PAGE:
Activation of Liver X receptors (LXRs), key transcriptional regulators of glucose metabolism, normalizes glycemia and improves insulin sensitivity in rodent models with insulin resistance. However, the molecular mechanism is unclear. This study is aimed to elucidate the mechanism of LXRs-mediated liver glucose metabolic regulation in vitro and in vivo. Db/db mice were used as an in vivo model of diabetes; palmitate (PA)-stimulated HepG2 cells were used as an in vitro cell model with impairment of insulin signaling. TO901317 (TO) was chosen as the LXRs agonist. We demonstrated that TO treatment for 14 days potently improved the hepatic glucose metabolism in db/db mice, including fasting blood glucose, fasting insulin level, and HOMA-IR. TO had no effect on the glucose metabolism in normal WT mice. TO-mediated activation of hepatic LXRs led to strong inhibition of ROS production accompanied by inactivation of JNK pathway and re-activation of Akt pathway. TO also suppressed the expression of gluconeogenic genes such as PEPCK and G-6-pase in db/db mice, but not in WT mice. In HepG2 cells, TO almost completely restored PA-induced Akt inactivation, and suppressed PA-stimulated ROS production and JNK activation. Interestingly, basal level of ROS was also inhibited by TO in HepG2 cells. TO significantly inhibited PA-stimulated expressions of gluconeogenic genes. Finally, we found that anti-oxidative genes, such as Nrf2, were up-regulated after LXRs activation by TO. These results strongly support the notion that activation of LXRs is critical in suppression of liver gluconeogenesis and improvement of insulin sensitivity in diabetic individuals. At molecular levels, the mode of action appears to be as fellows: under diabetic condition, ROS production is increased, JNK is activated, and Akt activity is inhibited; TO-mediated LXR activation potently inhibits ROS production, increases anti-oxidative gene expressions, suppresses JNK activation, and restores Akt activity. Our data provide new evidence to support LXRs as promising therapeutic targets for anti-diabetic drug development.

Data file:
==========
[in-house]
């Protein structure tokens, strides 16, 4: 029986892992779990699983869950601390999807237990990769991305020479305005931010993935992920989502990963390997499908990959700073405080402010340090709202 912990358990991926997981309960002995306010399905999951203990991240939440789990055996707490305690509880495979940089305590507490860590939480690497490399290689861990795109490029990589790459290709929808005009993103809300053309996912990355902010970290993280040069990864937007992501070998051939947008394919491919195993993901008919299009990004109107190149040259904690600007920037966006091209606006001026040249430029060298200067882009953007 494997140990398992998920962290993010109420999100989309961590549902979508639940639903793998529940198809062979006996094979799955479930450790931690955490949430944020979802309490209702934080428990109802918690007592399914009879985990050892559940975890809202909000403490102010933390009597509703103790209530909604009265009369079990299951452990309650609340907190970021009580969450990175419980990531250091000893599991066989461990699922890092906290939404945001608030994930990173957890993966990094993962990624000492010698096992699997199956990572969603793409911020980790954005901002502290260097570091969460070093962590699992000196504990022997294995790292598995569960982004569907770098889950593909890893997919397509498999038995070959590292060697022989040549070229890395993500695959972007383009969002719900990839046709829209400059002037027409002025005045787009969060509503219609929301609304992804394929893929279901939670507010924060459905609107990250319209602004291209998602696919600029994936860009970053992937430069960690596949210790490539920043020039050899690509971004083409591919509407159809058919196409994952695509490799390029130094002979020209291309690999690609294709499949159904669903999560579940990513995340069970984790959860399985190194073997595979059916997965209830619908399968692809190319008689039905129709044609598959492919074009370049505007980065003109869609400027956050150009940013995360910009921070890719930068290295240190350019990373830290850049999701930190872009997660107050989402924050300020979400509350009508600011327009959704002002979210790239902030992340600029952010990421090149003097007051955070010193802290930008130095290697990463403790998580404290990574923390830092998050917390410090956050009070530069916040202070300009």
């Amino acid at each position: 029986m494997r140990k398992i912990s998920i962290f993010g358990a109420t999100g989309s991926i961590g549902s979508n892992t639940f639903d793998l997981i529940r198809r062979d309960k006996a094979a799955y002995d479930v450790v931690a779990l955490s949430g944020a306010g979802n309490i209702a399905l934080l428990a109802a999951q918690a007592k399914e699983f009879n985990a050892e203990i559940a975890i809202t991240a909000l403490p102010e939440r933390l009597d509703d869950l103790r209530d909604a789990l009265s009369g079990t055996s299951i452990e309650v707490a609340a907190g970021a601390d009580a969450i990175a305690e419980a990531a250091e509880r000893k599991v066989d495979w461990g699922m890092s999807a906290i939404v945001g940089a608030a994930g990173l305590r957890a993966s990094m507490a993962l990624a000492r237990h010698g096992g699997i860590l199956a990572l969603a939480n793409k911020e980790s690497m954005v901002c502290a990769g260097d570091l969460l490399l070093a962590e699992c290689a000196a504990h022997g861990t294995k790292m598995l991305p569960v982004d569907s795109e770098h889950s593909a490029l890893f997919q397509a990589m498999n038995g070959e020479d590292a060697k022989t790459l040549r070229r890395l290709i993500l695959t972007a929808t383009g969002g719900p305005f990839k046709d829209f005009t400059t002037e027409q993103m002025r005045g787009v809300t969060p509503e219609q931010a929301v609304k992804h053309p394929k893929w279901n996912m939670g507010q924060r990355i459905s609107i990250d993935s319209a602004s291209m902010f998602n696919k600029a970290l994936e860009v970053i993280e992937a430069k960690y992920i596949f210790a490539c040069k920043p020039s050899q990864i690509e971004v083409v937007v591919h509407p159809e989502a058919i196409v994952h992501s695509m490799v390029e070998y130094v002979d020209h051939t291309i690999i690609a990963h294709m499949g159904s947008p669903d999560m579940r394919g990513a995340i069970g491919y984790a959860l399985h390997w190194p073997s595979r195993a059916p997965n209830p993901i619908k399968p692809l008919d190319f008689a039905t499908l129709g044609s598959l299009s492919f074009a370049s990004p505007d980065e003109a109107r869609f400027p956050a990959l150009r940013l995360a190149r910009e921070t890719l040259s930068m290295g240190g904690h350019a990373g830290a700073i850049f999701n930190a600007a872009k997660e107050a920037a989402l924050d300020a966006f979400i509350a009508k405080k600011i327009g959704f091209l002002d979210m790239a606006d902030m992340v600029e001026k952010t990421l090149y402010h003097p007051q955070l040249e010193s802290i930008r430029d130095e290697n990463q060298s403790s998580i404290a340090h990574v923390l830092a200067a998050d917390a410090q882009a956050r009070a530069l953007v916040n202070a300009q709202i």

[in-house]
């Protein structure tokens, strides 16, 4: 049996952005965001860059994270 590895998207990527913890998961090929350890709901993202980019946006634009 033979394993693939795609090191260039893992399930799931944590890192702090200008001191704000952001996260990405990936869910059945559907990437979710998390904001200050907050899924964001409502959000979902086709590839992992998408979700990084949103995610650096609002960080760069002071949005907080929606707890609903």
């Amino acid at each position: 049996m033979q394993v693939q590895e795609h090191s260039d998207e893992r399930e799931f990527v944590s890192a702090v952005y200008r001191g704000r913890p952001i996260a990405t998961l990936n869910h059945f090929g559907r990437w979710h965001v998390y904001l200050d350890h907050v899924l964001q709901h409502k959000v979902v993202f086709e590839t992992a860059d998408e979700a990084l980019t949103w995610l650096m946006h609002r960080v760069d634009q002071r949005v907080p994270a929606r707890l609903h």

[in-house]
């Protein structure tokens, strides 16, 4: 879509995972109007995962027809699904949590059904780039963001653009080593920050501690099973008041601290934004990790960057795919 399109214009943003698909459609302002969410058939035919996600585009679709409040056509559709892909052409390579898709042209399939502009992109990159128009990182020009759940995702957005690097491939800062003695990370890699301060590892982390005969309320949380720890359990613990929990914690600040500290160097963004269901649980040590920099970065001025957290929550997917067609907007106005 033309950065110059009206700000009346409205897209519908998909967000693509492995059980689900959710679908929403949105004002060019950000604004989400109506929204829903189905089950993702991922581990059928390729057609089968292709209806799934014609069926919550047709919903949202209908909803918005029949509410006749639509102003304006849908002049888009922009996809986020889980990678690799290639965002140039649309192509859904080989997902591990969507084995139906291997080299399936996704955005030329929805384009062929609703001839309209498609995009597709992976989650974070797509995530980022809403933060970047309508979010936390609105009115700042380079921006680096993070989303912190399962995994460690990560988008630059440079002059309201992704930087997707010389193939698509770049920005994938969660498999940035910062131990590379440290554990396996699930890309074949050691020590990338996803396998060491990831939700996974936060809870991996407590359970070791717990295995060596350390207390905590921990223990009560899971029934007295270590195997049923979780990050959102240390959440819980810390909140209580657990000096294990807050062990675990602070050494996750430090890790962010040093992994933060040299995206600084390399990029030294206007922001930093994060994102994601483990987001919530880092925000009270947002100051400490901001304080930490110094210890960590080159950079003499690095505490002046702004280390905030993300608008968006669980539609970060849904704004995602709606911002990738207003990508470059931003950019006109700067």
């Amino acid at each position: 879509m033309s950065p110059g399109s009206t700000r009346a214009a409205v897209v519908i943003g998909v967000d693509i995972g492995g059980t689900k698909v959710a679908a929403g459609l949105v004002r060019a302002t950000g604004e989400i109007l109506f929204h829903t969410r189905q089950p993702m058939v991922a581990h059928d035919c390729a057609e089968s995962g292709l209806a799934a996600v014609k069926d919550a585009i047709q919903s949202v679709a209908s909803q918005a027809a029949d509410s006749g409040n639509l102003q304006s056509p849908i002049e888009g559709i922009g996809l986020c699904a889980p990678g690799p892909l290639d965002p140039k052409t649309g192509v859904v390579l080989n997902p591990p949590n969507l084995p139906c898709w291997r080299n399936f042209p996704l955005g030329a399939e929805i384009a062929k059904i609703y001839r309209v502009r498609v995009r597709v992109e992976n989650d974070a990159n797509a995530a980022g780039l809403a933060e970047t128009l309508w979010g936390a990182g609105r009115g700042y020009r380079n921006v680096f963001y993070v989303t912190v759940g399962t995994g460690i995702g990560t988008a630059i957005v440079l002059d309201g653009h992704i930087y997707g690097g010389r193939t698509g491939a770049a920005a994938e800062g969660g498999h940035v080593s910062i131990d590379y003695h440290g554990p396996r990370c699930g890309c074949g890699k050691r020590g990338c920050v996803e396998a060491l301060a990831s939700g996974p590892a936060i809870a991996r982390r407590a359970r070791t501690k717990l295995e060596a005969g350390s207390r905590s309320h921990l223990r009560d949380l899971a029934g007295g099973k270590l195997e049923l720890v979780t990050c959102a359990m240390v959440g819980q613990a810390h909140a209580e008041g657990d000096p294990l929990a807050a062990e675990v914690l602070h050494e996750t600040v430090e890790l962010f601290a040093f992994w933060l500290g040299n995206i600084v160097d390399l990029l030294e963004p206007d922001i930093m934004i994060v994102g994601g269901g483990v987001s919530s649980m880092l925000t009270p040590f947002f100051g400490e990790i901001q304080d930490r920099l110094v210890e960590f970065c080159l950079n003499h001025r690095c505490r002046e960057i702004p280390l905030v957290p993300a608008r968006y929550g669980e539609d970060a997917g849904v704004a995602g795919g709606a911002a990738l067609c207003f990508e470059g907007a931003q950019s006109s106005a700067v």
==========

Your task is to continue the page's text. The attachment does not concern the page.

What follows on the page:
ASJC Scopus subject areas
- Biochemistry, Genetics and Molecular Biology(all)
- Agricultural and Biological Sciences(all)